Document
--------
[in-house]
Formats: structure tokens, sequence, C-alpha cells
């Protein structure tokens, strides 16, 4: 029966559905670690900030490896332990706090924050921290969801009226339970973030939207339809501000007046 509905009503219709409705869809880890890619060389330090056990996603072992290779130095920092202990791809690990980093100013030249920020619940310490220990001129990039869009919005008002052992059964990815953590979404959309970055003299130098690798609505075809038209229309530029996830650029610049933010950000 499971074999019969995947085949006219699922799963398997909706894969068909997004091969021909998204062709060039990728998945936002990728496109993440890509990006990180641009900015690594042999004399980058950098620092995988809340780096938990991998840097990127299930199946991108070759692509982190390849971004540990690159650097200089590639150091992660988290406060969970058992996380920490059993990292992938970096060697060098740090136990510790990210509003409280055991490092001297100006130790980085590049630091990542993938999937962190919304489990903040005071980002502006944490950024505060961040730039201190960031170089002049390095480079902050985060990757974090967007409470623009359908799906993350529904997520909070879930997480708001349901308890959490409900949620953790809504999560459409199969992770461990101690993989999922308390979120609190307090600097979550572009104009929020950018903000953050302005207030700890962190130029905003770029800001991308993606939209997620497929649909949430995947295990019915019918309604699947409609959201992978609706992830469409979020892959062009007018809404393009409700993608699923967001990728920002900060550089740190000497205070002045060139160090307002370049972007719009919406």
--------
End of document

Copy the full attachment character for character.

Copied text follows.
[in-house]
Formats: structure tokens, sequence, C-alpha cells
């Protein structure tokens, strides 16, 4: 029966559905670690900030490896332990706090924050921290969801009226339970973030939207339809501000007046 509905009503219709409705869809880890890619060389330090056990996603072992290779130095920092202990791809690990980093100013030249920020619940310490220990001129990039869009919005008002052992059964990815953590979404959309970055003299130098690798609505075809038209229309530029996830650029610049933010950000 499971074999019969995947085949006219699922799963398997909706894969068909997004091969021909998204062709060039990728998945936002990728496109993440890509990006990180641009900015690594042999004399980058950098620092995988809340780096938990991998840097990127299930199946991108070759692509982190390849971004540990690159650097200089590639150091992660988290406060969970058992996380920490059993990292992938970096060697060098740090136990510790990210509003409280055991490092001297100006130790980085590049630091990542993938999937962190919304489990903040005071980002502006944490950024505060961040730039201190960031170089002049390095480079902050985060990757974090967007409470623009359908799906993350529904997520909070879930997480708001349901308890959490409900949620953790809504999560459409199969992770461990101690993989999922308390979120609190307090600097979550572009104009929020950018903000953050302005207030700890962190130029905003770029800001991308993606939209997620497929649909949430995947295990019915019918309604699947409609959201992978609706992830469409979020892959062009007018809404393009409700993608699923967001990728920002900060550089740190000497205070002045060139160090307002370049972007719009919406």